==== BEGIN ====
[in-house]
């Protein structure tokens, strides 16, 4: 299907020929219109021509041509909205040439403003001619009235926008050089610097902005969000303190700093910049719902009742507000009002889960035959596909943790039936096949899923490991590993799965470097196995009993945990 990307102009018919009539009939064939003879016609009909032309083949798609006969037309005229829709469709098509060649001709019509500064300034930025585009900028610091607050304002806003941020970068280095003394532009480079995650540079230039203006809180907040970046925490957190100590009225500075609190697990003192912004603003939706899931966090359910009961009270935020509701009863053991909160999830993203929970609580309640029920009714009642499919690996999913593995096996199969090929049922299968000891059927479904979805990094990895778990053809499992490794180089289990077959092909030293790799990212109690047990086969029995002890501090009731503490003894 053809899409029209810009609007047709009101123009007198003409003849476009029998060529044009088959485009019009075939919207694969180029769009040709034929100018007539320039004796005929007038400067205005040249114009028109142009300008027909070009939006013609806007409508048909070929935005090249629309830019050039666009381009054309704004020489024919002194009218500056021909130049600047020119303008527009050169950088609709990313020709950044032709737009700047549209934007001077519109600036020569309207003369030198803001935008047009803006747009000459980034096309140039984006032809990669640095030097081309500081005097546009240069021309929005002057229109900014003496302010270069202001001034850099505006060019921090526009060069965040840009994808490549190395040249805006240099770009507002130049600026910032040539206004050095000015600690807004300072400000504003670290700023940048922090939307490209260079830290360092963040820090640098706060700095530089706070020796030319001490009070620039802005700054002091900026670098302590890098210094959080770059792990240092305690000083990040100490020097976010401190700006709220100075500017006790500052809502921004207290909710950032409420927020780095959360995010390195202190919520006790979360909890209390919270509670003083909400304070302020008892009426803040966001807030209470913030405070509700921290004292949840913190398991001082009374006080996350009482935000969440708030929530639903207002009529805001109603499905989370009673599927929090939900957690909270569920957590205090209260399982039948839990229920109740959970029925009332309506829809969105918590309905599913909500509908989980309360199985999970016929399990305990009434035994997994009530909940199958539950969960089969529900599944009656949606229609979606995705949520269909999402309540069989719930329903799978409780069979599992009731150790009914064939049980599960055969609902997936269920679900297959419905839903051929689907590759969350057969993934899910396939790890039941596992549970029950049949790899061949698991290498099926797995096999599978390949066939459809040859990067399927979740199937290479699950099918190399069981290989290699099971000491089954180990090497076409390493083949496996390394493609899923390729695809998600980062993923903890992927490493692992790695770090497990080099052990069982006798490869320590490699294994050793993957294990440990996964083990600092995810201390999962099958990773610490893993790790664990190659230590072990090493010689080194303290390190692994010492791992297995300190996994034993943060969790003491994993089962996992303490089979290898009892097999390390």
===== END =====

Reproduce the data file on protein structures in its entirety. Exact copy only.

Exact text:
[in-house]
């Protein structure tokens, strides 16, 4: 299907020929219109021509041509909205040439403003001619009235926008050089610097902005969000303190700093910049719902009742507000009002889960035959596909943790039936096949899923490991590993799965470097196995009993945990 990307102009018919009539009939064939003879016609009909032309083949798609006969037309005229829709469709098509060649001709019509500064300034930025585009900028610091607050304002806003941020970068280095003394532009480079995650540079230039203006809180907040970046925490957190100590009225500075609190697990003192912004603003939706899931966090359910009961009270935020509701009863053991909160999830993203929970609580309640029920009714009642499919690996999913593995096996199969090929049922299968000891059927479904979805990094990895778990053809499992490794180089289990077959092909030293790799990212109690047990086969029995002890501090009731503490003894 053809899409029209810009609007047709009101123009007198003409003849476009029998060529044009088959485009019009075939919207694969180029769009040709034929100018007539320039004796005929007038400067205005040249114009028109142009300008027909070009939006013609806007409508048909070929935005090249629309830019050039666009381009054309704004020489024919002194009218500056021909130049600047020119303008527009050169950088609709990313020709950044032709737009700047549209934007001077519109600036020569309207003369030198803001935008047009803006747009000459980034096309140039984006032809990669640095030097081309500081005097546009240069021309929005002057229109900014003496302010270069202001001034850099505006060019921090526009060069965040840009994808490549190395040249805006240099770009507002130049600026910032040539206004050095000015600690807004300072400000504003670290700023940048922090939307490209260079830290360092963040820090640098706060700095530089706070020796030319001490009070620039802005700054002091900026670098302590890098210094959080770059792990240092305690000083990040100490020097976010401190700006709220100075500017006790500052809502921004207290909710950032409420927020780095959360995010390195202190919520006790979360909890209390919270509670003083909400304070302020008892009426803040966001807030209470913030405070509700921290004292949840913190398991001082009374006080996350009482935000969440708030929530639903207002009529805001109603499905989370009673599927929090939900957690909270569920957590205090209260399982039948839990229920109740959970029925009332309506829809969105918590309905599913909500509908989980309360199985999970016929399990305990009434035994997994009530909940199958539950969960089969529900599944009656949606229609979606995705949520269909999402309540069989719930329903799978409780069979599992009731150790009914064939049980599960055969609902997936269920679900297959419905839903051929689907590759969350057969993934899910396939790890039941596992549970029950049949790899061949698991290498099926797995096999599978390949066939459809040859990067399927979740199937290479699950099918190399069981290989290699099971000491089954180990090497076409390493083949496996390394493609899923390729695809998600980062993923903890992927490493692992790695770090497990080099052990069982006798490869320590490699294994050793993957294990440990996964083990600092995810201390999962099958990773610490893993790790664990190659230590072990090493010689080194303290390190692994010492791992297995300190996994034993943060969790003491994993089962996992303490089979290898009892097999390390």